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Best Assembler to go with MSVC++ 4.1

Posted on 1998-08-24
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Last Modified: 2010-04-01
Not quite the right place to ask this question but...

If I want to make a program with both C and Assembler for a 32 bit application what is the best assembler to use?

It must support the latest op-codes for Pentiums.
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Question by:icd
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warmcat earned 100 total points
ID: 1171062
Use the built-in inline assember.  Upgrade to VC5 if you want the latest and greatest opcodes, not that I am aware of any missing in VC 4.
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by:warmcat
ID: 1171063
Oh dear, I see it was 100 points.  Example inline assember:

void functionMyFunction()
{
  int nMyCVariable;

_asm {

  mov al, 55h  ;// use this sequence as comment to get
  mov ebx, [nMyCVariable] ;// comment & syntax highlighting
  inc ebx
  mov [nMyCVariable], ebx
label:
  nop
  jnz  label
 }
}

I should also write a little piece of C representative of the inner loop you intend to code in assembler, compile it with all the optimizations switched on and an assembler listing enabled (Project|Settings|C/C++|Category:Listing Files|Listing File Type|Assembly,Machine Code and Source) as you may be surprised at how reasonable the code from modern compilers is for most cases.  I recently wrote some realtime signal processing application code in C on a pentium and when I checked the output found it was optimal wall-to-wall FPU instructions for hundreds of lines.

Regards,

-Andy
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by:icd
ID: 1171064
Not quite what I had in mind. I did know about the _asm instruction in C but rejected it for my purpose. The main reason being it could not support the db instruction.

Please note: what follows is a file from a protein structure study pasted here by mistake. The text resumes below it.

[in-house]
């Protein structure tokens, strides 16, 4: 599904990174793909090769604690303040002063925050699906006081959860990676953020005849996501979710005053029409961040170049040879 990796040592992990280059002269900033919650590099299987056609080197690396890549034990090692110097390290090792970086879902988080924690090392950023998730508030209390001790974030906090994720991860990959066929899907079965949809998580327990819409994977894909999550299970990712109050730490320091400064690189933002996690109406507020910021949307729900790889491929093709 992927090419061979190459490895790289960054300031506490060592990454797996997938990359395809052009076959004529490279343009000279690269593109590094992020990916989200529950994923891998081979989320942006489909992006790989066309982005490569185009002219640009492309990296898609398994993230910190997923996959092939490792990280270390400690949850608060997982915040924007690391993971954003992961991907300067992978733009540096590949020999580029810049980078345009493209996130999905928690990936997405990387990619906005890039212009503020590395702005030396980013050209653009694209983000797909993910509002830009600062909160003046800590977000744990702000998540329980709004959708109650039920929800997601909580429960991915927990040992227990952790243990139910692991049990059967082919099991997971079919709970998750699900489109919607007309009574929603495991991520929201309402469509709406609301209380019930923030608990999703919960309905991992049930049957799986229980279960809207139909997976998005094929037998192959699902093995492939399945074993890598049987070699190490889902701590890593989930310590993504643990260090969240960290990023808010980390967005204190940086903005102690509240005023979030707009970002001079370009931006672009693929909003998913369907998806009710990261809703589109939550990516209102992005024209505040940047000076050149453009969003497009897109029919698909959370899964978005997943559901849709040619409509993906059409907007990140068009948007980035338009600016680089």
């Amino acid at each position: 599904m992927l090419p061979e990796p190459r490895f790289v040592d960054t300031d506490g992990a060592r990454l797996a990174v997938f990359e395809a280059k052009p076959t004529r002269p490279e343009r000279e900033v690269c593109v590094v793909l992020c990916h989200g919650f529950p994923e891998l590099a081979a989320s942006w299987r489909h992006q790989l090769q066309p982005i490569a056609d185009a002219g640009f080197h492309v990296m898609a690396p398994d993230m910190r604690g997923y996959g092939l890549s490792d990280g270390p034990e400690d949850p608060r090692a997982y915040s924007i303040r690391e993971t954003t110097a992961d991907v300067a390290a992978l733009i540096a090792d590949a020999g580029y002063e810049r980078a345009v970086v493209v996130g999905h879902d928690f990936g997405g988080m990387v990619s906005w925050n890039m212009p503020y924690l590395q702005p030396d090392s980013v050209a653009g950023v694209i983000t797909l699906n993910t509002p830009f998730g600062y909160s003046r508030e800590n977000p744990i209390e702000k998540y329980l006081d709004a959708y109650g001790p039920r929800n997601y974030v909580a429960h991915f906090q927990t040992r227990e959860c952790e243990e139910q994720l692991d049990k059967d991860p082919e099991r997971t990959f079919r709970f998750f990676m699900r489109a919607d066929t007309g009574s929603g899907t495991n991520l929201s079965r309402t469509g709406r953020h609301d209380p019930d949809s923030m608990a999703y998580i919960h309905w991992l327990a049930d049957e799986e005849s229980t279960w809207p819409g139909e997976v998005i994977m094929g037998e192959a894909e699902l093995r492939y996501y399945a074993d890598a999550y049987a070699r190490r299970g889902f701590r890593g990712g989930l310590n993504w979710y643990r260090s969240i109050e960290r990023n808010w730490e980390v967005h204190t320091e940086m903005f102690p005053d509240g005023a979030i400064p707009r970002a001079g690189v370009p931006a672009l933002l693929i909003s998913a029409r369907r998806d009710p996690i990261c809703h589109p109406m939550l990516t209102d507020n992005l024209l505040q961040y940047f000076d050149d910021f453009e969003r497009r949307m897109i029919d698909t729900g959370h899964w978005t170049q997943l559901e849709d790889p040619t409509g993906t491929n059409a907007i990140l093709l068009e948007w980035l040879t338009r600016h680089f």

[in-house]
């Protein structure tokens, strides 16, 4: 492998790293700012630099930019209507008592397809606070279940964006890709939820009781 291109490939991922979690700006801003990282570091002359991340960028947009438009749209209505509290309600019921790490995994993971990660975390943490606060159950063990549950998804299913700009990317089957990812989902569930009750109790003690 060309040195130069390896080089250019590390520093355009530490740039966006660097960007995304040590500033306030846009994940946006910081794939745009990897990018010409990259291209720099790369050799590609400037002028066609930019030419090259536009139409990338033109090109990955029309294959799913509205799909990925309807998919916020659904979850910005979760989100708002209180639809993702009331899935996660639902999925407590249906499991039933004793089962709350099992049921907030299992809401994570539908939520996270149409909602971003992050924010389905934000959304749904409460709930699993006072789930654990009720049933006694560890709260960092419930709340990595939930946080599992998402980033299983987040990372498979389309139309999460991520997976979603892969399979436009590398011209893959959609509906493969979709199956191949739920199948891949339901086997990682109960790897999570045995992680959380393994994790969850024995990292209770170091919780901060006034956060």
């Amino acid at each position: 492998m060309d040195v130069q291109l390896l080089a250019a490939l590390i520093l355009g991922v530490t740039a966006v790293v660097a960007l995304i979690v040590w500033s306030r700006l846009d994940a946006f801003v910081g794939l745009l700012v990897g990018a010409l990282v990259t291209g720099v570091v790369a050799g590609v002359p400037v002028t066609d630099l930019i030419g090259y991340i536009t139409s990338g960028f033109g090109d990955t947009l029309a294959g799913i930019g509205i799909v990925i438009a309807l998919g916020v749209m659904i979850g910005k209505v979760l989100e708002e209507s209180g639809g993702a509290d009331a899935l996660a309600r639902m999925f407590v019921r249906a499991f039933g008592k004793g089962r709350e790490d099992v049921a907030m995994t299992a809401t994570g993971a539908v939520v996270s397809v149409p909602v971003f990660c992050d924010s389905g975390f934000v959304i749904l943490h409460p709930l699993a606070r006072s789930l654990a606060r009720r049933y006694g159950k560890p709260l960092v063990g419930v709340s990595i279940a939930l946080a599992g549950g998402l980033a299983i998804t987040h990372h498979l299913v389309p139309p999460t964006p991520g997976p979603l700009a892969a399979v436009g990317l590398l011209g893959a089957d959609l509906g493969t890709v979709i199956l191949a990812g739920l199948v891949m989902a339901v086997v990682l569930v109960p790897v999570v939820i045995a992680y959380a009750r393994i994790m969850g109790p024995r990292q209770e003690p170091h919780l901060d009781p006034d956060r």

Having said that I have just been told about the _emit instruction which I am just about to look up.

Really, I wanted a macro assembler since I have quite a bit of assembler to write.

I will get back to you.

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by:agreen
ID: 1171065
>>Oh dear, I see it was 100 points
I see you're hungry :)

Also I can suggest the MASM v6.11
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by:agreen
ID: 1171066
For some tasks the external assembler is preferable (or even is a single solution) than the built-in assembler.
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by:warmcat
ID: 1171067
If you need to intertwine C/C++ assets/variables and assembler then this is the way to go.  But I would look again at the code quality produced by the compiler; in my experience the effort of handcoding all but the tightest loops has not been repaid.
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by:nietod
ID: 1171068
>> I would look again at the code quality produced by the compiler
I wouldn't.   The code produced by the compiler is increadibly bad.  Terribly slow, inneficient, and large.  But despite that, warmcat  is right.  Even in the critical sections of your program you aren't likely to see much improvement from assembly.  

Take it from me, I've written and I am maintaining a 500,000 line assembly program.  And I'm rewriting the whole thing in C++.
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by:icd
ID: 1171069
I recognise that C is more maintainable/efficient/etc that hand coded assembler. I am however writing a security product and need to get down to assembler to make it more difficult to reverse engineer. (an impossible task I know!).

OK. Is MASM V6.11 still available from Microsoft?
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by:agreen
ID: 1171070
MASM 6.11 comes with the DDK package.
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by:warmcat
ID: 1171071
The DDK package comes with MSDN (http://msdn.microsoft.com/developer/) and is worth the money
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by:nietod
ID: 1171072
You can but MASM 6.11 seperately too.  I assume that is cheaper.

Note however that (despite thier claims) Microsoft no longer supports masm.  The technical support is through the C++ people.  My last 2 calls resulted in long discussions where I had to teach them enough to understand the question.  No one was able to resolve the problems.  There has not been an upgrade in about 5 years.  I'm an alpha tester and have not been contacted about future testing.  The masm team members I know of all seem to be working elsewhere.  
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by:icd
ID: 1171073
Thanks everyone, all gave good answers, sorry I can't share the points.
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